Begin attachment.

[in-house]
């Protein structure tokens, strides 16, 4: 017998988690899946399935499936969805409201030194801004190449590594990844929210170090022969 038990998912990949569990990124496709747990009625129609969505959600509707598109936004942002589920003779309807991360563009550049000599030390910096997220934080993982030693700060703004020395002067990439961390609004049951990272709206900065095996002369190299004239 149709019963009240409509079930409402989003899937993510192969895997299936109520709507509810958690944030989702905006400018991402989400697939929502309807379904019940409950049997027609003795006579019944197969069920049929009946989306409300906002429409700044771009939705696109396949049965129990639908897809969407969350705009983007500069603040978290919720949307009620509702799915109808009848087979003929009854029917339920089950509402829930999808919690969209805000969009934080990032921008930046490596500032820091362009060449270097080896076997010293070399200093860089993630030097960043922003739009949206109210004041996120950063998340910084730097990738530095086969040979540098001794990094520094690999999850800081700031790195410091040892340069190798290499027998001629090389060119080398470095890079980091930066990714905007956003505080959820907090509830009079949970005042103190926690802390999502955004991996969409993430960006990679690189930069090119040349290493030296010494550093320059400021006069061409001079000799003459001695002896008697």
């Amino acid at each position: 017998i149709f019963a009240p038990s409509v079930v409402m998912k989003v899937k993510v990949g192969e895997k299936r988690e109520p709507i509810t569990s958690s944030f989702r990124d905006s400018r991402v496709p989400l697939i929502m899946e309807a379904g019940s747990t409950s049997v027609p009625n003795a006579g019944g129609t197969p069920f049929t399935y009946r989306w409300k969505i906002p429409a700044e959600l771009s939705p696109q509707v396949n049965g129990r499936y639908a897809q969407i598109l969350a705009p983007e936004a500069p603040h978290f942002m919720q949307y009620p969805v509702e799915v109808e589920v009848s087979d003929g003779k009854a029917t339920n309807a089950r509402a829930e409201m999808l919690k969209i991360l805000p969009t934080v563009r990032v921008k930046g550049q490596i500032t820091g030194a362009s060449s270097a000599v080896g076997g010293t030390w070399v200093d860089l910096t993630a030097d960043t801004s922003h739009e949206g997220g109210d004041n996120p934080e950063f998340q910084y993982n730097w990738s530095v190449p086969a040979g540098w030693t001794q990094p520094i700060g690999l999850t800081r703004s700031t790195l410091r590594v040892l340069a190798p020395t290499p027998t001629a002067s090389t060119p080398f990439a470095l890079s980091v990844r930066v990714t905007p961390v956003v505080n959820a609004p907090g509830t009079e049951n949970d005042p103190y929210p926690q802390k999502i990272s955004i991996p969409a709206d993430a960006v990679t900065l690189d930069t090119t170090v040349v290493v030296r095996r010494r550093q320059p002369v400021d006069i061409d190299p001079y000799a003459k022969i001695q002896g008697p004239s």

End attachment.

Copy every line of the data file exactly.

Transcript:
[in-house]
């Protein structure tokens, strides 16, 4: 017998988690899946399935499936969805409201030194801004190449590594990844929210170090022969 038990998912990949569990990124496709747990009625129609969505959600509707598109936004942002589920003779309807991360563009550049000599030390910096997220934080993982030693700060703004020395002067990439961390609004049951990272709206900065095996002369190299004239 149709019963009240409509079930409402989003899937993510192969895997299936109520709507509810958690944030989702905006400018991402989400697939929502309807379904019940409950049997027609003795006579019944197969069920049929009946989306409300906002429409700044771009939705696109396949049965129990639908897809969407969350705009983007500069603040978290919720949307009620509702799915109808009848087979003929009854029917339920089950509402829930999808919690969209805000969009934080990032921008930046490596500032820091362009060449270097080896076997010293070399200093860089993630030097960043922003739009949206109210004041996120950063998340910084730097990738530095086969040979540098001794990094520094690999999850800081700031790195410091040892340069190798290499027998001629090389060119080398470095890079980091930066990714905007956003505080959820907090509830009079949970005042103190926690802390999502955004991996969409993430960006990679690189930069090119040349290493030296010494550093320059400021006069061409001079000799003459001695002896008697």
């Amino acid at each position: 017998i149709f019963a009240p038990s409509v079930v409402m998912k989003v899937k993510v990949g192969e895997k299936r988690e109520p709507i509810t569990s958690s944030f989702r990124d905006s400018r991402v496709p989400l697939i929502m899946e309807a379904g019940s747990t409950s049997v027609p009625n003795a006579g019944g129609t197969p069920f049929t399935y009946r989306w409300k969505i906002p429409a700044e959600l771009s939705p696109q509707v396949n049965g129990r499936y639908a897809q969407i598109l969350a705009p983007e936004a500069p603040h978290f942002m919720q949307y009620p969805v509702e799915v109808e589920v009848s087979d003929g003779k009854a029917t339920n309807a089950r509402a829930e409201m999808l919690k969209i991360l805000p969009t934080v563009r990032v921008k930046g550049q490596i500032t820091g030194a362009s060449s270097a000599v080896g076997g010293t030390w070399v200093d860089l910096t993630a030097d960043t801004s922003h739009e949206g997220g109210d004041n996120p934080e950063f998340q910084y993982n730097w990738s530095v190449p086969a040979g540098w030693t001794q990094p520094i700060g690999l999850t800081r703004s700031t790195l410091r590594v040892l340069a190798p020395t290499p027998t001629a002067s090389t060119p080398f990439a470095l890079s980091v990844r930066v990714t905007p961390v956003v505080n959820a609004p907090g509830t009079e049951n949970d005042p103190y929210p926690q802390k999502i990272s955004i991996p969409a709206d993430a960006v990679t900065l690189d930069t090119t170090v040349v290493v030296r095996r010494r550093q320059p002369v400021d006069i061409d190299p001079y000799a003459k022969i001695q002896g008697p004239s």